In today's market, buying a rocket stock just before it takes a nosedive is every investor's worst nightmare.
Finviz.com publishes a daily list of stocks whose shares have just hit new 52-week highs. Every day, investors read the list and tremble -- some with greed, others with terror. Within our Motley Fool CAPS investing community, these top stocks generally enjoy favorable ratings, since everyone loves a winner. But not always:
(out of 5)
American Capital Agency
Companies selected by screening for new 52-week highs hit on the Friday before publication. Low and recent price provided by Yahoo! Finance. CAPS ratings from Motley Fool CAPS.
When a stock hits a new 52-week high, it's only natural to wonder whether its next step will be the proverbial "doozy." It could happen. Look hard enough, and you can find a flaw in any stock:
- Abbott Labs, while it pays a decent dividend and carries a P/E lower than other Big Pharma alternatives such as Pfizer and Merck, still seems pricey in light of its single-digit growth rate.
- The situation is similar with Amgen. Sure, a 12.6 P/E doesn't look expensive ... until you see the stock is expected to post sub-7% earnings growth for the next half-decade. And Amgen doesn't pay any dividend at all!
- As for the other healthcare stock on today's list … Elan's job seems to be making the other drug companies look good by comparison. No dividend here -- and no profits, either.
- American Capital? It's "American" in so many ways -- foremost among them, its back-breaking debt load -- $22.2 billion in debt.
Yet Fools on balance find more positives than negatives on all four companies, each of which enjoys an above-average rating on CAPS. In contrast, one of the most admired companies on the planet is currently stuck with a two-star rating on its stock. What is it, exactly, that has Fools so down on Amazon.com?
The bear case against Amazon
In a word: Price. CAPS member LWILLS describes the dilemma:
"Don't get me wrong - I love Amazon and am a loyal customer. That being said, I can't get past their valuation. I have never downthumbed a company before, but to me it is obvious that this stock is way overvalued."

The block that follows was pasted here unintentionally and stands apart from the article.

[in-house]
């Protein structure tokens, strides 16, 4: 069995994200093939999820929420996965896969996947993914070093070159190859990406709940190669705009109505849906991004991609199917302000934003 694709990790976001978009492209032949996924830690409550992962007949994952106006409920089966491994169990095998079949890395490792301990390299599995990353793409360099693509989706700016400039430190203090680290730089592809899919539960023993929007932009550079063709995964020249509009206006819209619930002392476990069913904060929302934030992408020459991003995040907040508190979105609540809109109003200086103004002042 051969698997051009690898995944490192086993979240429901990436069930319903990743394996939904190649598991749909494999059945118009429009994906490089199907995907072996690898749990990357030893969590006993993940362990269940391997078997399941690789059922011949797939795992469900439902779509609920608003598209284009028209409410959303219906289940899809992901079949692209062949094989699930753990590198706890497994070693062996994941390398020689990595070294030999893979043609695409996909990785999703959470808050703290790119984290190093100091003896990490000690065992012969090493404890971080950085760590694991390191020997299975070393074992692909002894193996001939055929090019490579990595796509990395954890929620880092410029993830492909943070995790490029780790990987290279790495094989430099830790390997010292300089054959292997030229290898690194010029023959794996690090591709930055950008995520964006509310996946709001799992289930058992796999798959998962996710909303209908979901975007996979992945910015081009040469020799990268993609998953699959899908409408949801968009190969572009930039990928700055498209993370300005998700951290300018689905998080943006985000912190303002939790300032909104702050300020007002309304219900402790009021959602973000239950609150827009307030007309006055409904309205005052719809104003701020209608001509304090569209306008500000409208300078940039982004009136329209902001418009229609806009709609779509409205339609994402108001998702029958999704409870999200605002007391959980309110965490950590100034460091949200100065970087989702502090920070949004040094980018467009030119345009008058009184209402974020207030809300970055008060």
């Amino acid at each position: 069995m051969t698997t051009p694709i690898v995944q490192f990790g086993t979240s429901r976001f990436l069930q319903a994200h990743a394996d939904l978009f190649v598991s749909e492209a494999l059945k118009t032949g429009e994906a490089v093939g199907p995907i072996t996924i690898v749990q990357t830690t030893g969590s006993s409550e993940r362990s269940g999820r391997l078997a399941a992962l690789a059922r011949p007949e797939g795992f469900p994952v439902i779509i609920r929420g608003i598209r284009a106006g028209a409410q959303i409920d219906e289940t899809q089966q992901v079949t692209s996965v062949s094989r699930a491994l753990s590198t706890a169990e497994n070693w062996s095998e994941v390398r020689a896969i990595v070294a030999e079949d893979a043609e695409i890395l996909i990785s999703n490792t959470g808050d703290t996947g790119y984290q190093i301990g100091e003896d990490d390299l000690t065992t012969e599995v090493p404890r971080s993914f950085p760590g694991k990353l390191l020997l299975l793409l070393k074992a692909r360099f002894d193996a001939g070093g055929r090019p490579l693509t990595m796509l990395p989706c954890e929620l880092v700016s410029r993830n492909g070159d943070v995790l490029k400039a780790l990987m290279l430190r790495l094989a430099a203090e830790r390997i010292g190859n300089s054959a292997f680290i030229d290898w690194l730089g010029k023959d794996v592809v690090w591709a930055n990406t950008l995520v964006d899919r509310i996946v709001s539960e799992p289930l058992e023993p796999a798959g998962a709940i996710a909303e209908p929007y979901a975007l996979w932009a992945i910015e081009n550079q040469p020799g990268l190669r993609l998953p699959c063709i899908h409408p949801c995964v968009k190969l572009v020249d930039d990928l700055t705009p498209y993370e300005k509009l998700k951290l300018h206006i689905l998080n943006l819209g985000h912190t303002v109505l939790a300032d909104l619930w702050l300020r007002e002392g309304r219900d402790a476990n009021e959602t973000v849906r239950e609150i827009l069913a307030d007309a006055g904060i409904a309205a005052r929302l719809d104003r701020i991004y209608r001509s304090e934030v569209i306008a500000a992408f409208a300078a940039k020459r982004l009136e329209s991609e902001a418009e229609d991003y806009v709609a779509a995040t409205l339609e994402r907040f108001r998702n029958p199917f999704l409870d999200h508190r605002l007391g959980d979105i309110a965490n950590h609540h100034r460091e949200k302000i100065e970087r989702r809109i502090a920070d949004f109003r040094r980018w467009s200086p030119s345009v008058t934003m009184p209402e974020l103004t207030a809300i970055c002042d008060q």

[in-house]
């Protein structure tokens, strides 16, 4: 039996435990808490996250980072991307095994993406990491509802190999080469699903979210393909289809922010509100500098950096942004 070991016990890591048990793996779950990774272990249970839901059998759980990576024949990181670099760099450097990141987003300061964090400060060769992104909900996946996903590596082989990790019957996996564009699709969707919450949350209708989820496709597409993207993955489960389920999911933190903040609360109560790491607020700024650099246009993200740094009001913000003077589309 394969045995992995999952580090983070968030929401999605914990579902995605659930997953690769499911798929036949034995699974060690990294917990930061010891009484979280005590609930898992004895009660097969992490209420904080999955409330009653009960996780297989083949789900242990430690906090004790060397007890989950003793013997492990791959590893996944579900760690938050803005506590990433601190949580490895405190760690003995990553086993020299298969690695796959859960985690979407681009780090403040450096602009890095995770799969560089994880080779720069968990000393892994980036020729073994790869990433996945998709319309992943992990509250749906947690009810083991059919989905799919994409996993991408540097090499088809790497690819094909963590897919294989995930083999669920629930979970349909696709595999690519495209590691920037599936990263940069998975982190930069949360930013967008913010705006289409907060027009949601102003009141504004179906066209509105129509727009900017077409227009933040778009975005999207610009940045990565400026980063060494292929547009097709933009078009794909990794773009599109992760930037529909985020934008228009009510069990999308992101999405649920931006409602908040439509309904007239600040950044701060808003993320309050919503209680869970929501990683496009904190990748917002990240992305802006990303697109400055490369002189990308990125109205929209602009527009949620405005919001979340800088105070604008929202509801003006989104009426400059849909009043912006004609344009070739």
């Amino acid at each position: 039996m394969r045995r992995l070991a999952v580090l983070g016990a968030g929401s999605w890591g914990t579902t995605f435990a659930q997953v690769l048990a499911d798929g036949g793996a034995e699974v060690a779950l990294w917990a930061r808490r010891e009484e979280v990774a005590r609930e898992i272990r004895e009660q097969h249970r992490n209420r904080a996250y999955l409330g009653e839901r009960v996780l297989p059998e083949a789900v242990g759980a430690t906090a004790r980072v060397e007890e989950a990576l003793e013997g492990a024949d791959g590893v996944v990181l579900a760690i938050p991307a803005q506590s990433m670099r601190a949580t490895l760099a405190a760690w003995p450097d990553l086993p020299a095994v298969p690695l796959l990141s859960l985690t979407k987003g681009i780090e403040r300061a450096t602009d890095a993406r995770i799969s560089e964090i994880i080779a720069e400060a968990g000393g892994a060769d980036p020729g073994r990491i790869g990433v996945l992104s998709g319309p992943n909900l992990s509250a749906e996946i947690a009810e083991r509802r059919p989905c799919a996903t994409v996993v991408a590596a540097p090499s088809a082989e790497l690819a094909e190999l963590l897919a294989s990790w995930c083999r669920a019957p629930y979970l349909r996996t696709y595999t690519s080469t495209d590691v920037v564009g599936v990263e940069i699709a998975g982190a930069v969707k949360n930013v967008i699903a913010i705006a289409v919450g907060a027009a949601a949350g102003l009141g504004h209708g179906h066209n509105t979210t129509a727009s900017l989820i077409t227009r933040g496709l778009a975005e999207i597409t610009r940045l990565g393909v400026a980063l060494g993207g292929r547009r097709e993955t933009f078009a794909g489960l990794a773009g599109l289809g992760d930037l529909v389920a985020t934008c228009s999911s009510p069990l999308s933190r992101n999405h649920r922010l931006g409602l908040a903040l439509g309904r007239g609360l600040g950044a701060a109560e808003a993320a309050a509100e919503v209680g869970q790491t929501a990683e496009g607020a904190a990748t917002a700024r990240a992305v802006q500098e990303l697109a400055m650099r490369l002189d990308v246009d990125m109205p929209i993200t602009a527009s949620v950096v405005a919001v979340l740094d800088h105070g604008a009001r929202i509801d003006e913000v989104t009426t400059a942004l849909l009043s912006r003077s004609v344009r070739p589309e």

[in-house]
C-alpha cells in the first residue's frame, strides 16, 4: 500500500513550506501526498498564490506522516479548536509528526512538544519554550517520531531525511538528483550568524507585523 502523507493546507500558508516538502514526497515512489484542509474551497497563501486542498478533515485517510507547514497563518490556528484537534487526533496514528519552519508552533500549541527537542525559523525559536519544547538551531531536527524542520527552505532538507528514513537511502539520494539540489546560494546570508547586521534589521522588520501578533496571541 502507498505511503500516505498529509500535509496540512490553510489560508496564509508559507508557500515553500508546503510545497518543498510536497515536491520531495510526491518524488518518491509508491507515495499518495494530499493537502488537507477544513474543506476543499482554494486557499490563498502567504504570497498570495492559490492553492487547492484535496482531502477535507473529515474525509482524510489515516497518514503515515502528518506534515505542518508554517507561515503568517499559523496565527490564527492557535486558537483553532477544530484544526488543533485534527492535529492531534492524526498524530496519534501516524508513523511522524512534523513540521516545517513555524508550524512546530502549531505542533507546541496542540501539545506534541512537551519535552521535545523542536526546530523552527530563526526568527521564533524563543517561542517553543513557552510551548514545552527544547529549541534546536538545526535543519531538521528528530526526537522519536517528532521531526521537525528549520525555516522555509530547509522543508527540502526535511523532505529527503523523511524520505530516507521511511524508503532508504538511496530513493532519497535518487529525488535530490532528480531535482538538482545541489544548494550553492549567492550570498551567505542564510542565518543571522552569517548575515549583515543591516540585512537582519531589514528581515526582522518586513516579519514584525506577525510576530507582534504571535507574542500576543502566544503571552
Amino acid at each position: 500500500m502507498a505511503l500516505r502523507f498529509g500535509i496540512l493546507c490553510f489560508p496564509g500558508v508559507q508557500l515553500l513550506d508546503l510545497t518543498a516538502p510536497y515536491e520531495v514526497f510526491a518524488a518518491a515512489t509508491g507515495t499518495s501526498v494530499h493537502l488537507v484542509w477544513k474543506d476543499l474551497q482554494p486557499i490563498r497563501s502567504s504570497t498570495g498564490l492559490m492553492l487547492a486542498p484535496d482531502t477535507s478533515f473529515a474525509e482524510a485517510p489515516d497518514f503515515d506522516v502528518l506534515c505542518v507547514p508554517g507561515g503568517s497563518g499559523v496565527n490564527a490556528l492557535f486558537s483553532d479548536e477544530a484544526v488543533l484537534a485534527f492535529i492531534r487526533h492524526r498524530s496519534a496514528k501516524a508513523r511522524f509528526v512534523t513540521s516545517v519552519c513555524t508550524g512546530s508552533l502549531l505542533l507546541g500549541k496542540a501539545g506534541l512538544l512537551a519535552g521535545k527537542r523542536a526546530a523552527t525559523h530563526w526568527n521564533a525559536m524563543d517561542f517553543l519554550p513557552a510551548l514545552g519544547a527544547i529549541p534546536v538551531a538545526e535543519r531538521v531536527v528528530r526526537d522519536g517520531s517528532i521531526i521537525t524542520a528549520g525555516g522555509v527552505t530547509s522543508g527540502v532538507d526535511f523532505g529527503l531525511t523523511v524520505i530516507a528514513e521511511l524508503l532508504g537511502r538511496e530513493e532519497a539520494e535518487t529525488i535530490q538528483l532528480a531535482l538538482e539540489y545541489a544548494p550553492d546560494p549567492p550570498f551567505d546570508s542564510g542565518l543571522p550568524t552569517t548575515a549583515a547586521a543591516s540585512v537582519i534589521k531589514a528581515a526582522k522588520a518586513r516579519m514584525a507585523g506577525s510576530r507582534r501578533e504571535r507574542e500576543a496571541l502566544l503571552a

LWILLS is not alone. The price is also keeping guzclues1996 away: "I love [Amazon] but i don't love it enough to put money into an overvalued company."
And belying his name, CAPS member "bobbyabull" is also bearish: "Current p/e, forward p/e and PEG are all too high for me anyway. No dividend either."
And what can I say? I'm with the Foolish majority on this one. With only $1.05 billion in trailing profit to its credit, Amazon currently sells for 87 times earnings -- a high price to pay even if the company achieves analysts' projected 28% long term growth rate. (And if it falls short …?) True, there's more to the stock than just its P/E. Amazon generates nearly twice as much free cash flow annually as it reports as "net earnings." Still, the stock's price-to-free cash flow ratio of 48 seems pricey to me.
By way of comparison, rival e-commerce company Overstock.com
A wise Fool once told me that when investing in stocks, valuation matters. The trouble with Amazon isn't its business (which is great.) The trouble is that the stock just plain costs too darn much.
Or at least, that's my opinion. But don't just take my word on it. Click over to Motley Fool CAPS and tell us what you think.
Rich Smith does not own shares of, nor is he short, any company named above. You can find him on CAPS, publicly pontificating under the handle TMFDitty, where he's currently ranked No. 441 out of more than 170,000 members.
The Fool owns shares of Abbott Laboratories. Motley Fool newsletter services have recommended Abbott Laboratories, Amazon.com, eBay, and Elan. Fools may not all hold the same opinions, but we all believe that considering a diverse range of insights makes us better investors. The Motley Fool has a disclosure policy.